Sued for Debt and New to this Site?
If you’re being sued for debt, you’re probably asking yourself several questions: is it possible to defend? Do I have to have a lawyer and how much would it cost? and what happens if I lose? It can be confusing, and you may be getting confusing signs.
We’re going to answer those questions on this page and then direct you towards more resources on the site and at Your Legal Leg Up.
Is it Possible to Defend against a Debt Collector?
Yes it is.
It is possible to defend yourself either by hiring a lawyer or even doing it yourself. The cost question will be important to your choice on what to do, but understand that debt collectors buy debts in large quantities with very dubious records (the original creditors almost always refuse to guarantee the accuracy of their records). In addition to their records being of questionable quality, most debt collectors simply don’t get any real records at all. They know they’ll win about 90% of their cases either by default or by what I call “show up to give up,” which is where debt defendants do show up in court, but only to make arrangements with the debt collector to pay the debt in payments. Since so many people do not fight them in court, their business is designed to pick the “low-hanging fruit” – the people who give up. This gives you a great chance to win.
Even the original creditors do not routinely keep all the records they should in order to win, and with so many people who will give up, they also don’t have a lot of appetite for the fight.
This is not to say that you’ll win if you just show up and fight, but winning is possible if you do the right things.
What does it Cost to Hire a Lawyer?
I hear lots of different stories about what it will cost to hire a lawyer to defend you. Mostly, these days, it would start at about $2,500, but you might find less expensive, and you will certainly find more expensive options. If you hire a lawyer, you want to make sure they’ll fight for you and not simply try to broker a settlement – they won’t get enough better of a deal to justify the expense. You could make nearly the same deal as one of these lawyers. On the other hand, if the lawyer will fight, your chances of winning are better with a lawyer than doing it on your own.
There are two problems with this for most people. Either they don’t have $2,500 to spend on a lawyer, or they’re being sued for an amount that does not justify spending that much to defend the suit. Debt collectors know this, of course, and they count on it scaring you out of doing anything. And that works, as I pointed out above, about 90% of the time, but it doesn’t have to work against you.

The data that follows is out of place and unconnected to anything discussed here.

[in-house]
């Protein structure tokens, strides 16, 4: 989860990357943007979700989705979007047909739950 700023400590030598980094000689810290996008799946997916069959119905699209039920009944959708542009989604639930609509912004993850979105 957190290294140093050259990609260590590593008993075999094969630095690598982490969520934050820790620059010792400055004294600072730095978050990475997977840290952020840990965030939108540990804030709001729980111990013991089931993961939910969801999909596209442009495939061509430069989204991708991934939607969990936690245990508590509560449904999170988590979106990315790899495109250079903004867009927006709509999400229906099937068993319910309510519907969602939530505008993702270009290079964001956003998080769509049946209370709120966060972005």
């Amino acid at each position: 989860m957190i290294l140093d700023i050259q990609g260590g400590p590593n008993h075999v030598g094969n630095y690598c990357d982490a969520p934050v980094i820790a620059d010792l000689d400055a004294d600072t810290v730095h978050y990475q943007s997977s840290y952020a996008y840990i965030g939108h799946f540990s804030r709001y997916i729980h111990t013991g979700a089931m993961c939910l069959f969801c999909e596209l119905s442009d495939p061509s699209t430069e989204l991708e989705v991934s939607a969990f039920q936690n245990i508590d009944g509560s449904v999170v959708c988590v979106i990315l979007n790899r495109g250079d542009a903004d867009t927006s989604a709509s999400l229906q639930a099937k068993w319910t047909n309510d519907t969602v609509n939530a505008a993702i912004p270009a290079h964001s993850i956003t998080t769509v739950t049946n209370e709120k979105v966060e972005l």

You can do it on your own.
You Do Not Have to Have a Lawyer
Because of the way the debt collectors do business, and because debt law is not complicated compared to some other kinds of law, you can represent yourself. That’s called “self-representation” or “pro se representation.” (Pro se is pronounced “pro say”) You have an excellent chance of winning if you choose to do it that way. You have probably guessed, or already knew, that this company exists to help you do just that.
What does it Cost if you Lose?
If you simply give up and let the other side get a default judgment, they’ll start looking for any assets of yours they can find, and they’ll garnish them if they find any. You won’t know in advance that they have found them, though – it’s just your checks will start bouncing or you’ll suddenly get a smaller paycheck. This can be a disaster. And they could and often do hurt your credit by reporting the judgment, which makes it harder for you to get an apartment or car loan, and more expensive to buy insurance, among other things. So it’s a good idea to fight. And not to lose.
These things may be even worse if you make a settlement agreement you can’t keep.
Corporations Never Just “Give Up.”
I have been in litigation against a large number of companies in my time, and I can say that they never just give up. They always fight, no matter how much in the wrong they were because they know that by doing so they will drive DOWN the final settlement agreement. You can do the same thing. There’s a good chance they won’t have what they need to win at all, but sometimes they do, and the only way you’ll know is by fighting at least a little bit and finding out. I am not aware of a single time when doing that increased the final amount the other side won, when they did win, and in all the cases of which I’m aware, putting up a good fight has always reduced the amount the other side would accept to settle. That’s why corporations never give up.
It’s simple math: the collection companies want to make as much money as possible, and spending a lot to make you pay a little doesn’t make sense when they can spend a little to make a lot of people pay much more. It may be your life, but it’s just a business to them, and they’ll do what makes them the most money. This means that it’s (almost) always smart to start by defending, as corporations always do. Then you can figure out if they have what they need and make a better deal if you don’t decide to try to win. And if you can’t make a payment, what do you have to lose by fighting?
You should fight. And if you can’t afford a lawyer, you can do it yourself. For more information sign up for our Newsletter below.